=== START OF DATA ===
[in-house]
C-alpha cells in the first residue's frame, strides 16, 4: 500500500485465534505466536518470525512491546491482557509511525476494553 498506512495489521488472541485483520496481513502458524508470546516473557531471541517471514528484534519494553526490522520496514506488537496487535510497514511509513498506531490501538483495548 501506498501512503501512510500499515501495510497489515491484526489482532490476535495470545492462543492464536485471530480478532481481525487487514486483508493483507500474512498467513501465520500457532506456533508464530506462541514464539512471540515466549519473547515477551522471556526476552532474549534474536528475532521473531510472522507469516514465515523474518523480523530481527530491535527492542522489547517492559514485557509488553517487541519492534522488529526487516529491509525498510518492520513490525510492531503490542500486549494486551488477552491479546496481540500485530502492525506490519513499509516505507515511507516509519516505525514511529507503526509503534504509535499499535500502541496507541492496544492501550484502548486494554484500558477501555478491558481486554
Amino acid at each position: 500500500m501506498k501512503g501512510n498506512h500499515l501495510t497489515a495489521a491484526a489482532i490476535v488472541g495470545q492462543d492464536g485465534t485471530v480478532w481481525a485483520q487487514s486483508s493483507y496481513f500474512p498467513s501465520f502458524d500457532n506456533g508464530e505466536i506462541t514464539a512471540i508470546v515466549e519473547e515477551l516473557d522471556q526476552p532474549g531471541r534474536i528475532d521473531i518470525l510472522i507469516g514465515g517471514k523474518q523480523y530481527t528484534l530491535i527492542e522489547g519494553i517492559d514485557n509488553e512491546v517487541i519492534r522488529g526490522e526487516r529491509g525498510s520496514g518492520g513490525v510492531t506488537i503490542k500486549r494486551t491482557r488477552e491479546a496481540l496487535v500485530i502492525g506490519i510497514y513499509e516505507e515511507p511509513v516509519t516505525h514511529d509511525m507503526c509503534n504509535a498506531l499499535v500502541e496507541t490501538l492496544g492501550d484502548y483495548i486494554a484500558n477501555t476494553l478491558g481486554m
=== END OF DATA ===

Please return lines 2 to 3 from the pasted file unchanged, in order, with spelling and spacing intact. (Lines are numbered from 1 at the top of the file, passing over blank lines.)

C-alpha cells in the first residue's frame, strides 16, 4: 500500500485465534505466536518470525512491546491482557509511525476494553 498506512495489521488472541485483520496481513502458524508470546516473557531471541517471514528484534519494553526490522520496514506488537496487535510497514511509513498506531490501538483495548 501506498501512503501512510500499515501495510497489515491484526489482532490476535495470545492462543492464536485471530480478532481481525487487514486483508493483507500474512498467513501465520500457532506456533508464530506462541514464539512471540515466549519473547515477551522471556526476552532474549534474536528475532521473531510472522507469516514465515523474518523480523530481527530491535527492542522489547517492559514485557509488553517487541519492534522488529526487516529491509525498510518492520513490525510492531503490542500486549494486551488477552491479546496481540500485530502492525506490519513499509516505507515511507516509519516505525514511529507503526509503534504509535499499535500502541496507541492496544492501550484502548486494554484500558477501555478491558481486554
Amino acid at each position: 500500500m501506498k501512503g501512510n498506512h500499515l501495510t497489515a495489521a491484526a489482532i490476535v488472541g495470545q492462543d492464536g485465534t485471530v480478532w481481525a485483520q487487514s486483508s493483507y496481513f500474512p498467513s501465520f502458524d500457532n506456533g508464530e505466536i506462541t514464539a512471540i508470546v515466549e519473547e515477551l516473557d522471556q526476552p532474549g531471541r534474536i528475532d521473531i518470525l510472522i507469516g514465515g517471514k523474518q523480523y530481527t528484534l530491535i527492542e522489547g519494553i517492559d514485557n509488553e512491546v517487541i519492534r522488529g526490522e526487516r529491509g525498510s520496514g518492520g513490525v510492531t506488537i503490542k500486549r494486551t491482557r488477552e491479546a496481540l496487535v500485530i502492525g506490519i510497514y513499509e516505507e515511507p511509513v516509519t516505525h514511529d509511525m507503526c509503534n504509535a498506531l499499535v500502541e496507541t490501538l492496544g492501550d484502548y483495548i486494554a484500558n477501555t476494553l478491558g481486554m